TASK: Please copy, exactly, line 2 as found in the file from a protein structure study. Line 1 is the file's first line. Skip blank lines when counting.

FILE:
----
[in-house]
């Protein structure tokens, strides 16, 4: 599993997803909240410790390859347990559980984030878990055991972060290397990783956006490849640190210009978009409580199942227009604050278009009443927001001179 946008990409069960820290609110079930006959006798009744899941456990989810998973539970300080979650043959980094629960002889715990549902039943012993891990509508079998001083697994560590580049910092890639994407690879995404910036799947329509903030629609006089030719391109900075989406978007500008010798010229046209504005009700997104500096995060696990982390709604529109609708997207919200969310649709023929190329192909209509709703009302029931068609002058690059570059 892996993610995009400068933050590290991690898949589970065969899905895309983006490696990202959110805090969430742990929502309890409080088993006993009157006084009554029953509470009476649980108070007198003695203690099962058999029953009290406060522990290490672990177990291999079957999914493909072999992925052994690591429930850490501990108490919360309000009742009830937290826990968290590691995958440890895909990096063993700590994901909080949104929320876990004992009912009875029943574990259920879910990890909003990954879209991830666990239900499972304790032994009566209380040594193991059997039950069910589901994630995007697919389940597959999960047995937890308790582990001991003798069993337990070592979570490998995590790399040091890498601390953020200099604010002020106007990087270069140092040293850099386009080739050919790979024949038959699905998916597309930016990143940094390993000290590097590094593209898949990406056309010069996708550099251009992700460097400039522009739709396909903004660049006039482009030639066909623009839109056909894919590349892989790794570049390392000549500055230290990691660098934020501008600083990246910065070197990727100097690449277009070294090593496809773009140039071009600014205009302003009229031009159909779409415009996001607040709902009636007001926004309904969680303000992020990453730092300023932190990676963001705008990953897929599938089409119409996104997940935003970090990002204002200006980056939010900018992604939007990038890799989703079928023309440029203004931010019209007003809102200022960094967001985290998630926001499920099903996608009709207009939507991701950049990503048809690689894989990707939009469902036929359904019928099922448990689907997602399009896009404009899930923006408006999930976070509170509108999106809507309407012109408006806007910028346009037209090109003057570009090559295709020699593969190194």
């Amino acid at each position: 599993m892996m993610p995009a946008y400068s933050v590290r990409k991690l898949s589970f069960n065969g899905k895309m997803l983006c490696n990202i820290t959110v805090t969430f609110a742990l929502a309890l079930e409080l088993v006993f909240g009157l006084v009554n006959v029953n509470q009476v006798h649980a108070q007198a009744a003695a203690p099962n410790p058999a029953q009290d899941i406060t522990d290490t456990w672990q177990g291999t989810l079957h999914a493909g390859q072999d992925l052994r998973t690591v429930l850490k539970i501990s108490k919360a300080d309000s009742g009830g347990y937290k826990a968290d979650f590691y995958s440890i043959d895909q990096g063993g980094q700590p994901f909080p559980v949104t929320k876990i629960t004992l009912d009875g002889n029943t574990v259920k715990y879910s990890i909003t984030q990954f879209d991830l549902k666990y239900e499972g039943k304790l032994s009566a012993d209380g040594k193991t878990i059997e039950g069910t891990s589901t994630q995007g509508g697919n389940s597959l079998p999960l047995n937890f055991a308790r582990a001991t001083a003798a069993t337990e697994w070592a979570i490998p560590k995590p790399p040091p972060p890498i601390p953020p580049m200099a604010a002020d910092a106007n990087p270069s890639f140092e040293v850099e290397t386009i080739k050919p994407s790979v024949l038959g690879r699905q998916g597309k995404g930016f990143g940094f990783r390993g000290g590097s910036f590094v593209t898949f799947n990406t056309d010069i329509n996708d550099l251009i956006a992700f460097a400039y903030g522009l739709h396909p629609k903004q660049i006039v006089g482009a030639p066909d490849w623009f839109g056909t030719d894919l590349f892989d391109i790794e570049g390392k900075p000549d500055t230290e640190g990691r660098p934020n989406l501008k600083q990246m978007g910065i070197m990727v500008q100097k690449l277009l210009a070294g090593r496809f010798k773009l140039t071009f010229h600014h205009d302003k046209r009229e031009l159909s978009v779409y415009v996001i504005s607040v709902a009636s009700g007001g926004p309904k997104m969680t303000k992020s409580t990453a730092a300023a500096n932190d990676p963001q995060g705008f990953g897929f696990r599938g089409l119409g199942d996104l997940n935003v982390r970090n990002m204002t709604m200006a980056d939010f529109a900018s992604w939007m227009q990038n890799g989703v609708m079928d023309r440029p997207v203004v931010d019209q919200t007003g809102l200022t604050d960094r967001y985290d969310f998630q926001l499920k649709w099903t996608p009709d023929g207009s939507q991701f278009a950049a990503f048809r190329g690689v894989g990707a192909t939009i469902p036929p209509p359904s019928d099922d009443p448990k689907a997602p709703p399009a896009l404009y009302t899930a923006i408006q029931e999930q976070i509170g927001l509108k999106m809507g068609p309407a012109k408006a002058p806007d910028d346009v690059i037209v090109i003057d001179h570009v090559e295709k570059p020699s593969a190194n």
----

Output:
């Protein structure tokens, strides 16, 4: 599993997803909240410790390859347990559980984030878990055991972060290397990783956006490849640190210009978009409580199942227009604050278009009443927001001179 946008990409069960820290609110079930006959006798009744899941456990989810998973539970300080979650043959980094629960002889715990549902039943012993891990509508079998001083697994560590580049910092890639994407690879995404910036799947329509903030629609006089030719391109900075989406978007500008010798010229046209504005009700997104500096995060696990982390709604529109609708997207919200969310649709023929190329192909209509709703009302029931068609002058690059570059 892996993610995009400068933050590290991690898949589970065969899905895309983006490696990202959110805090969430742990929502309890409080088993006993009157006084009554029953509470009476649980108070007198003695203690099962058999029953009290406060522990290490672990177990291999079957999914493909072999992925052994690591429930850490501990108490919360309000009742009830937290826990968290590691995958440890895909990096063993700590994901909080949104929320876990004992009912009875029943574990259920879910990890909003990954879209991830666990239900499972304790032994009566209380040594193991059997039950069910589901994630995007697919389940597959999960047995937890308790582990001991003798069993337990070592979570490998995590790399040091890498601390953020200099604010002020106007990087270069140092040293850099386009080739050919790979024949038959699905998916597309930016990143940094390993000290590097590094593209898949990406056309010069996708550099251009992700460097400039522009739709396909903004660049006039482009030639066909623009839109056909894919590349892989790794570049390392000549500055230290990691660098934020501008600083990246910065070197990727100097690449277009070294090593496809773009140039071009600014205009302003009229031009159909779409415009996001607040709902009636007001926004309904969680303000992020990453730092300023932190990676963001705008990953897929599938089409119409996104997940935003970090990002204002200006980056939010900018992604939007990038890799989703079928023309440029203004931010019209007003809102200022960094967001985290998630926001499920099903996608009709207009939507991701950049990503048809690689894989990707939009469902036929359904019928099922448990689907997602399009896009404009899930923006408006999930976070509170509108999106809507309407012109408006806007910028346009037209090109003057570009090559295709020699593969190194």